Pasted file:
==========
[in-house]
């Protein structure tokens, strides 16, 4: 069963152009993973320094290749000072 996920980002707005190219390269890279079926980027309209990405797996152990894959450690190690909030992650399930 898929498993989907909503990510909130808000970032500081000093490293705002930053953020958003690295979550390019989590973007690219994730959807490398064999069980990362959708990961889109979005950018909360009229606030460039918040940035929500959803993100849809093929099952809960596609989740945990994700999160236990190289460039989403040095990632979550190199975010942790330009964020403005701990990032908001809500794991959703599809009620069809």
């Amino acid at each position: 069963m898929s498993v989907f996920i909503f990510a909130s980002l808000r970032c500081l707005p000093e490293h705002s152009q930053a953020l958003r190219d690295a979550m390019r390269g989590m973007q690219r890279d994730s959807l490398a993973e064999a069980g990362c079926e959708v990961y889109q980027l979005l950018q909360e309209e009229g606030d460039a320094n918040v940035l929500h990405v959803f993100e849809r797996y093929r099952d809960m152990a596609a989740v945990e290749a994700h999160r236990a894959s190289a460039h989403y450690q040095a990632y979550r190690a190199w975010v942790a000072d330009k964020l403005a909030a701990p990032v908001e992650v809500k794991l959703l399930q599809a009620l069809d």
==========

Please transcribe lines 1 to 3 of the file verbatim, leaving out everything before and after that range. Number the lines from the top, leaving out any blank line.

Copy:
[in-house]
């Protein structure tokens, strides 16, 4: 069963152009993973320094290749000072 996920980002707005190219390269890279079926980027309209990405797996152990894959450690190690909030992650399930 898929498993989907909503990510909130808000970032500081000093490293705002930053953020958003690295979550390019989590973007690219994730959807490398064999069980990362959708990961889109979005950018909360009229606030460039918040940035929500959803993100849809093929099952809960596609989740945990994700999160236990190289460039989403040095990632979550190199975010942790330009964020403005701990990032908001809500794991959703599809009620069809």
């Amino acid at each position: 069963m898929s498993v989907f996920i909503f990510a909130s980002l808000r970032c500081l707005p000093e490293h705002s152009q930053a953020l958003r190219d690295a979550m390019r390269g989590m973007q690219r890279d994730s959807l490398a993973e064999a069980g990362c079926e959708v990961y889109q980027l979005l950018q909360e309209e009229g606030d460039a320094n918040v940035l929500h990405v959803f993100e849809r797996y093929r099952d809960m152990a596609a989740v945990e290749a994700h999160r236990a894959s190289a460039h989403y450690q040095a990632y979550r190690a190199w975010v942790a000072d330009k964020l403005a909030a701990p990032v908001e992650v809500k794991l959703l399930q599809a009620l069809d």